UC San Diego
Optical studies on cell division (Mitosis)
- Author(s): Baker, Norman Miyamoto
- et al.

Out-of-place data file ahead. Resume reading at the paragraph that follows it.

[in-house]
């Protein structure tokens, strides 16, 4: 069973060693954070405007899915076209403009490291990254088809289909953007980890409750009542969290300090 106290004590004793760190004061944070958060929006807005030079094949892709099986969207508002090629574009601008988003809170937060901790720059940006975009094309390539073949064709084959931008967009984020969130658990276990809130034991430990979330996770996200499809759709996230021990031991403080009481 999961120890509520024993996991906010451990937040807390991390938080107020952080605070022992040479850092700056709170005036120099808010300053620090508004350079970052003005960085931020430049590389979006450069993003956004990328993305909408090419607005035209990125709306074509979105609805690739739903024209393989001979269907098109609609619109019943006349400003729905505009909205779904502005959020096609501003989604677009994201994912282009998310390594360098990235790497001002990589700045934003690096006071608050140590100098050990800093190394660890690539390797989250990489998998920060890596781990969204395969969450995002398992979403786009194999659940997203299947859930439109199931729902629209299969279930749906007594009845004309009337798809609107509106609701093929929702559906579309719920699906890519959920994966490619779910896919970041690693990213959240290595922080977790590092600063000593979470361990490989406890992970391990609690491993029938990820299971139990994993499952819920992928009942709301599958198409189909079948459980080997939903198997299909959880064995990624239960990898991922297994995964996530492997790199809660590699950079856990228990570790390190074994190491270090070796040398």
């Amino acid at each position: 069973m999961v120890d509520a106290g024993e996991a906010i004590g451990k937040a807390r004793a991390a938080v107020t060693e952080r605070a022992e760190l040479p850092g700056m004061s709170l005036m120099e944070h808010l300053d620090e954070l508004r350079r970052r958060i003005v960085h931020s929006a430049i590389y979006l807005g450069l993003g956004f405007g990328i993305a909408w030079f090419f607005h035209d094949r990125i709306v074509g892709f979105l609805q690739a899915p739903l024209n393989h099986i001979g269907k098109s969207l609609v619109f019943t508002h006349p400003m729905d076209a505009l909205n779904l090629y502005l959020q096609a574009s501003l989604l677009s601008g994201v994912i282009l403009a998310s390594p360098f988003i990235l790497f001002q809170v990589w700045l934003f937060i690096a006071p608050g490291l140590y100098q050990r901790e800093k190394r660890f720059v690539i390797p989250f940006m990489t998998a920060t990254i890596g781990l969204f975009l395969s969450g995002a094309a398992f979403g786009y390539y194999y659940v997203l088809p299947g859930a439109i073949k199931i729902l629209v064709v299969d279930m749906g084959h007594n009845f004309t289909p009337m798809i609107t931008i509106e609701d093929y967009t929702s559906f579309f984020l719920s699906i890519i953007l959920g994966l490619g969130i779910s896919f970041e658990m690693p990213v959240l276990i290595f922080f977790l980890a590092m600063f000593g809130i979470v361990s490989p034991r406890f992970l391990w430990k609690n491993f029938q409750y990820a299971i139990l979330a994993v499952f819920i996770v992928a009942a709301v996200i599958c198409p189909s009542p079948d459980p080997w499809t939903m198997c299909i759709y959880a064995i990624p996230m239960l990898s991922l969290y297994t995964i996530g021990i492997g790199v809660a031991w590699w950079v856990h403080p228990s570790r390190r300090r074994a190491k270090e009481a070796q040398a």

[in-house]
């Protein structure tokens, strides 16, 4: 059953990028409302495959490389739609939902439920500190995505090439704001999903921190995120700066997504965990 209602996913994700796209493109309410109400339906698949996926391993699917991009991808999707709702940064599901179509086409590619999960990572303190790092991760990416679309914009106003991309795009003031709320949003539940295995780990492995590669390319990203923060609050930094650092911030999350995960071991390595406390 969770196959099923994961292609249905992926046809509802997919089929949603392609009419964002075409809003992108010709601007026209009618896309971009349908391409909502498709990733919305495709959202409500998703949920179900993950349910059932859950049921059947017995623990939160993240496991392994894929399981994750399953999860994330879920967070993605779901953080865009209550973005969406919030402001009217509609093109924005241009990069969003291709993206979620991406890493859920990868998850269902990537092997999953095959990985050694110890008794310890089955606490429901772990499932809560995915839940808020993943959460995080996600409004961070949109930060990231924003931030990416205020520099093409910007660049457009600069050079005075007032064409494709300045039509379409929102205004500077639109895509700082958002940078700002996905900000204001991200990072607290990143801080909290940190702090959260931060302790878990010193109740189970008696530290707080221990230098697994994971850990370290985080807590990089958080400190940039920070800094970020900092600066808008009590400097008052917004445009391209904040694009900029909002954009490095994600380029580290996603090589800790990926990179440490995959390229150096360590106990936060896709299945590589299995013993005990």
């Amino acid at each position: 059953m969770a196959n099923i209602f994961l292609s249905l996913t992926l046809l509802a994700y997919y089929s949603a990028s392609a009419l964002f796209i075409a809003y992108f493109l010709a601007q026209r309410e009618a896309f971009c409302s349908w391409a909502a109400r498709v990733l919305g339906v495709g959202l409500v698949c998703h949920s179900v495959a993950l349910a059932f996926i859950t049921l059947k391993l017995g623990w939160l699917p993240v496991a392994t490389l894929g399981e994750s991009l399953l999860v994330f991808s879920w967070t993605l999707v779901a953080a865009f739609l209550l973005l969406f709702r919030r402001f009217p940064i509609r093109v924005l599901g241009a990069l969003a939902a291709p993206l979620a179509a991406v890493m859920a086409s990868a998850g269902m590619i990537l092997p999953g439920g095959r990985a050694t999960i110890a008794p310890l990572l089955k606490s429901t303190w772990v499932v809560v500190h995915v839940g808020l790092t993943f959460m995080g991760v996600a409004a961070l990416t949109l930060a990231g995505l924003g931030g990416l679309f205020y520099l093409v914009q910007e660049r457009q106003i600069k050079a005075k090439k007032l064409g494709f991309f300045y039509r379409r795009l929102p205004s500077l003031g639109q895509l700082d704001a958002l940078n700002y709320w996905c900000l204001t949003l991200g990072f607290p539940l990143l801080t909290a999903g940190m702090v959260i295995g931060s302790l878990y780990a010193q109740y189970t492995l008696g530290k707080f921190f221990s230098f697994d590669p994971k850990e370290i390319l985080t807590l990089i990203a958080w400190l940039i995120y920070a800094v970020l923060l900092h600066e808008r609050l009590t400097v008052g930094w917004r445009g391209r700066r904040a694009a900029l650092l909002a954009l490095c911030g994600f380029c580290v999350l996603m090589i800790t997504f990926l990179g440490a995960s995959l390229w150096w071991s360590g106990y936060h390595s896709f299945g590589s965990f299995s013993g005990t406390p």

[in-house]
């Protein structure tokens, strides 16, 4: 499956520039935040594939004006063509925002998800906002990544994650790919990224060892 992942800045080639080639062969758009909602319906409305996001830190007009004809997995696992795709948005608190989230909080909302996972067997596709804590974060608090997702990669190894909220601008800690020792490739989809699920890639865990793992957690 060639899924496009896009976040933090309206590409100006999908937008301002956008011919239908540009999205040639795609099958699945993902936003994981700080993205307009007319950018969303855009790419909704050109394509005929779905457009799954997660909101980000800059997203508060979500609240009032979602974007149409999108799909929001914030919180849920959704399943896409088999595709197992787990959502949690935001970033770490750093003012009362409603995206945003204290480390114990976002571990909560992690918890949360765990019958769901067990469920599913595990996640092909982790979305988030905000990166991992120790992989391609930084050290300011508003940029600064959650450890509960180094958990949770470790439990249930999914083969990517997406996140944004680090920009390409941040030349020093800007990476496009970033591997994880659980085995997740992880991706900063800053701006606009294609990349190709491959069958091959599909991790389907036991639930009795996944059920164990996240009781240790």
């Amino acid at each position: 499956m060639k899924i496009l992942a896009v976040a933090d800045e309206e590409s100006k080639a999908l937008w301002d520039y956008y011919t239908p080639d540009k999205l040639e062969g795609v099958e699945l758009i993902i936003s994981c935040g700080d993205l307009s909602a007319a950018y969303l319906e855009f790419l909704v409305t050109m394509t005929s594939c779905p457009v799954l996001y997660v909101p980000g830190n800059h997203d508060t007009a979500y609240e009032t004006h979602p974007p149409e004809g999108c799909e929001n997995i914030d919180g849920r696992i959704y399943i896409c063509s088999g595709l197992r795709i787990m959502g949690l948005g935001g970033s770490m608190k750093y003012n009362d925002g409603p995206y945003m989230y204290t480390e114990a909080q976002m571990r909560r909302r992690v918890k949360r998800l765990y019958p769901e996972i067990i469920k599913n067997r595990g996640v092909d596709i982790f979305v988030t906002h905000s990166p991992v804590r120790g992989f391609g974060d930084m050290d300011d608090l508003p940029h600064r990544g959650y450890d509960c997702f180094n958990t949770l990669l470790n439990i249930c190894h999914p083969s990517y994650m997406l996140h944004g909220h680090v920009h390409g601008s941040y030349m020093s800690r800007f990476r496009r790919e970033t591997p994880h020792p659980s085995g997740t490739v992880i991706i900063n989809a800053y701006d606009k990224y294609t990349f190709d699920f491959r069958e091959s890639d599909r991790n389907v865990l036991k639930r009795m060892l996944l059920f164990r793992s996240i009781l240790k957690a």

Mitosis is the process by which cells, after having duplicated their DNA content, segregate chromosomes equally into two identical daughter cells. Mitosis is a very short part of a normal cell cycle (usually 24+hours) and ranges from 30 minutes to an hour depending on cell type and environmental conditions. During this incredibly short amount of time, the cell undergoes several complex re-arrangements, biomechanically and biochemically. Microtubules, 20 nm width dimer polymers, play an essential role as the building blocks that provides the cytoskeleton and mitotic spindle for the cell, provide the force that segregates chromosomes (anaphase), to satisfaction of tension and attachment based checkpoints (metaphase-anaphase transition). To elucidate the key role microtubules have in mitosis, drugs such as taxol and nocodazole have been used to impart catastrophic global damage to the mitotic spindle and study the effects on cellular division. However, catastrophic global damage can not answer specific questions regarding highly spatially localized damage and temporally transient damage. In elucidating the role of microtubules, chromosomes and other key biological structures, there is the need for a transient perturbation on the mitotic process. To study the effects of transient perturbation on mitosis, a Laser microscope system (Robolase) was developed to deliver spatially localized (0̃.4 um) and temporally-specific disruption inside living cells (nanosurgery). Specifically, the affect of ablating chromosome tips, mitotic spindles, and chromatid are examined, and the relationship between damaged sites and pathways controlling the progression of the cell cycle and DNA damage pathways are examined. In conclusion, an optically based method for studying mitosis with transient perturbation has been developed and used to determine that chromosome tip disruption affects cytokinetic progression, prolonged disruption of mitotic spindle reveals force sensing in the metaphase spindle, and double-strand breaks of DNA recruit CENP-A in addition to known DNA damage proteins